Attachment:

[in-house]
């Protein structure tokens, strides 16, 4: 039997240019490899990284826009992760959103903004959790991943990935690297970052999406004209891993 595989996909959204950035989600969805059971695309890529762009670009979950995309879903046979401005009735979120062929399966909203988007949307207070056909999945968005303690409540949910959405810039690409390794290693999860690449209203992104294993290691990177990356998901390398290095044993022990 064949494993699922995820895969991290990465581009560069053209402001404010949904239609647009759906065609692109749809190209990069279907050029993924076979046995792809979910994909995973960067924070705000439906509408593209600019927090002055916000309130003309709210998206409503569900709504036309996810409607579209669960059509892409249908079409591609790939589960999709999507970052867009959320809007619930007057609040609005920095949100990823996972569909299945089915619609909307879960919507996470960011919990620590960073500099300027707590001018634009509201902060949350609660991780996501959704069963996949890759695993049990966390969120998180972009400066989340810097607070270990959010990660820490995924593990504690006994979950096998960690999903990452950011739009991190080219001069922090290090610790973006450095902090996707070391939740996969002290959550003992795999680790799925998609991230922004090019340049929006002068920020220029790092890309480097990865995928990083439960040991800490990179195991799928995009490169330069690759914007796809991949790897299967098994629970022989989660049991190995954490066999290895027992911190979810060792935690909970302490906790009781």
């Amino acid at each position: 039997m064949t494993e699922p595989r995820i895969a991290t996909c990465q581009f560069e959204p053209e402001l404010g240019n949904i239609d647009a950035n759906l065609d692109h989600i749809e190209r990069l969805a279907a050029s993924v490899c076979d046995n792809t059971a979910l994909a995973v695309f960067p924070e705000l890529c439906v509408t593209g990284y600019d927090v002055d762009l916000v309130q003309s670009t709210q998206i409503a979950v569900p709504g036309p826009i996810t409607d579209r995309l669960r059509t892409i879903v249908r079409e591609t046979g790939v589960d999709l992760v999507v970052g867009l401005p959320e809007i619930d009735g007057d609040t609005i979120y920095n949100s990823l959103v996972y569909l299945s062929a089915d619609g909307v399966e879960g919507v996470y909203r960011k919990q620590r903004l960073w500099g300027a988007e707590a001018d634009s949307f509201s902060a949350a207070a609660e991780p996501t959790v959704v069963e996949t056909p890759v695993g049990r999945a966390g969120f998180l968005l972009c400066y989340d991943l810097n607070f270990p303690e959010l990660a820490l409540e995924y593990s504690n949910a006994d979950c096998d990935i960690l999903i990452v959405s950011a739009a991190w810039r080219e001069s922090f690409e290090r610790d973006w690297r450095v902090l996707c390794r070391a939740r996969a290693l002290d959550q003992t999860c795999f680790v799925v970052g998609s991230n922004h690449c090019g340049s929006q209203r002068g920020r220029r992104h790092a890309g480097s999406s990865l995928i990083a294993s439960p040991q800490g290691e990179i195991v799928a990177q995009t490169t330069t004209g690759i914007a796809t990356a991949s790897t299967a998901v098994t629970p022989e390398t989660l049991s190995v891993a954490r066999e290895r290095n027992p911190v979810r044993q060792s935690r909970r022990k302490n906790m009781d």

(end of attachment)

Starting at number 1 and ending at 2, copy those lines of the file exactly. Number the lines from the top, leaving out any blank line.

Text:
[in-house]
């Protein structure tokens, strides 16, 4: 039997240019490899990284826009992760959103903004959790991943990935690297970052999406004209891993 595989996909959204950035989600969805059971695309890529762009670009979950995309879903046979401005009735979120062929399966909203988007949307207070056909999945968005303690409540949910959405810039690409390794290693999860690449209203992104294993290691990177990356998901390398290095044993022990 064949494993699922995820895969991290990465581009560069053209402001404010949904239609647009759906065609692109749809190209990069279907050029993924076979046995792809979910994909995973960067924070705000439906509408593209600019927090002055916000309130003309709210998206409503569900709504036309996810409607579209669960059509892409249908079409591609790939589960999709999507970052867009959320809007619930007057609040609005920095949100990823996972569909299945089915619609909307879960919507996470960011919990620590960073500099300027707590001018634009509201902060949350609660991780996501959704069963996949890759695993049990966390969120998180972009400066989340810097607070270990959010990660820490995924593990504690006994979950096998960690999903990452950011739009991190080219001069922090290090610790973006450095902090996707070391939740996969002290959550003992795999680790799925998609991230922004090019340049929006002068920020220029790092890309480097990865995928990083439960040991800490990179195991799928995009490169330069690759914007796809991949790897299967098994629970022989989660049991190995954490066999290895027992911190979810060792935690909970302490906790009781």